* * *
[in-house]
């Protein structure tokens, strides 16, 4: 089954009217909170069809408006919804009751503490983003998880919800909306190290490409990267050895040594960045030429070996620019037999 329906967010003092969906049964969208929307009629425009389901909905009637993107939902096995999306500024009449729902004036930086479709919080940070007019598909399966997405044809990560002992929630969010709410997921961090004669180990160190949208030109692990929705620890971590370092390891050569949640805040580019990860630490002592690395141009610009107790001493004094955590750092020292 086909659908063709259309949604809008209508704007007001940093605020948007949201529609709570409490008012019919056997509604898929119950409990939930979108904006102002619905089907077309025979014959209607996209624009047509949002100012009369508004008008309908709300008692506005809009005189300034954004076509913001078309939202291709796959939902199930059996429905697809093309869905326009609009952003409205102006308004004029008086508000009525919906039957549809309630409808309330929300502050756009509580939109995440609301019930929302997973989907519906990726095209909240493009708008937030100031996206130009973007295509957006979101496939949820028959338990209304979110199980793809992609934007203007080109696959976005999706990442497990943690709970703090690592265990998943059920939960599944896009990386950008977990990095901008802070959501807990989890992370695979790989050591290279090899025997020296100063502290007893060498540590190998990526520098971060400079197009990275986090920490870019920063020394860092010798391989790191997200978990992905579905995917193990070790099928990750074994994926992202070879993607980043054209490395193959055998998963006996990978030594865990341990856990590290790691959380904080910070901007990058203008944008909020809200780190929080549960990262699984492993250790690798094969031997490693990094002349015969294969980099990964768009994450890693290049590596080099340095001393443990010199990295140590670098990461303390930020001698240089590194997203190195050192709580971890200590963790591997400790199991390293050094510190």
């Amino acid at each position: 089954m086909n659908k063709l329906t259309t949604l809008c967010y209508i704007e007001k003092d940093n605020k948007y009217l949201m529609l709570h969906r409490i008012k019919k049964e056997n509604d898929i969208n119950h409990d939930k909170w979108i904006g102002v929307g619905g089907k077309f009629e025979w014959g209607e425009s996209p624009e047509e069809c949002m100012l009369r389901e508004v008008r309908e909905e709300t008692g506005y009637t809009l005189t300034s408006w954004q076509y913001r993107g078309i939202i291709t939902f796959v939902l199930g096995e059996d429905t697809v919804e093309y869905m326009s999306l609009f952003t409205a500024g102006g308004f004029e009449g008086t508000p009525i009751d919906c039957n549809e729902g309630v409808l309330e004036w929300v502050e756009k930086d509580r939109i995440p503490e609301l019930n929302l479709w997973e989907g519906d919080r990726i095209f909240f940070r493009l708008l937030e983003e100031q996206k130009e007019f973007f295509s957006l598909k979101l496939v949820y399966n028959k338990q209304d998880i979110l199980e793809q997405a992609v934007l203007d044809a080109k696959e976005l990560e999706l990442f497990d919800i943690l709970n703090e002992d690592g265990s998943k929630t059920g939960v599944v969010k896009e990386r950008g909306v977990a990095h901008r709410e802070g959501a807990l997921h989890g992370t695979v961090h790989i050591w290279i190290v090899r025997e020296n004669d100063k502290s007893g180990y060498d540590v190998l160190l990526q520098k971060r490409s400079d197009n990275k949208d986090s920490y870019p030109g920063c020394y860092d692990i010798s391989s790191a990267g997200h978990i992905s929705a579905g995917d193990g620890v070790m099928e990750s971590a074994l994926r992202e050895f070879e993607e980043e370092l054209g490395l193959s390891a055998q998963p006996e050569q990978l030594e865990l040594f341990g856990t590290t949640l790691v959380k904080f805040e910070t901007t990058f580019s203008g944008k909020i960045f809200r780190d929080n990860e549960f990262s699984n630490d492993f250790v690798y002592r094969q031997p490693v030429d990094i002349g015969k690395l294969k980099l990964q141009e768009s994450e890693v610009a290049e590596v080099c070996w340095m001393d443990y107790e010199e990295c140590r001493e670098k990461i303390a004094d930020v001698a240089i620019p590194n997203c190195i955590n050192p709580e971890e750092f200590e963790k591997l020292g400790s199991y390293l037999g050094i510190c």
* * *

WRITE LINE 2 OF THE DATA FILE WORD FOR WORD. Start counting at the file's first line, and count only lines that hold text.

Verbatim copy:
């Protein structure tokens, strides 16, 4: 089954009217909170069809408006919804009751503490983003998880919800909306190290490409990267050895040594960045030429070996620019037999 329906967010003092969906049964969208929307009629425009389901909905009637993107939902096995999306500024009449729902004036930086479709919080940070007019598909399966997405044809990560002992929630969010709410997921961090004669180990160190949208030109692990929705620890971590370092390891050569949640805040580019990860630490002592690395141009610009107790001493004094955590750092020292 086909659908063709259309949604809008209508704007007001940093605020948007949201529609709570409490008012019919056997509604898929119950409990939930979108904006102002619905089907077309025979014959209607996209624009047509949002100012009369508004008008309908709300008692506005809009005189300034954004076509913001078309939202291709796959939902199930059996429905697809093309869905326009609009952003409205102006308004004029008086508000009525919906039957549809309630409808309330929300502050756009509580939109995440609301019930929302997973989907519906990726095209909240493009708008937030100031996206130009973007295509957006979101496939949820028959338990209304979110199980793809992609934007203007080109696959976005999706990442497990943690709970703090690592265990998943059920939960599944896009990386950008977990990095901008802070959501807990989890992370695979790989050591290279090899025997020296100063502290007893060498540590190998990526520098971060400079197009990275986090920490870019920063020394860092010798391989790191997200978990992905579905995917193990070790099928990750074994994926992202070879993607980043054209490395193959055998998963006996990978030594865990341990856990590290790691959380904080910070901007990058203008944008909020809200780190929080549960990262699984492993250790690798094969031997490693990094002349015969294969980099990964768009994450890693290049590596080099340095001393443990010199990295140590670098990461303390930020001698240089590194997203190195050192709580971890200590963790591997400790199991390293050094510190």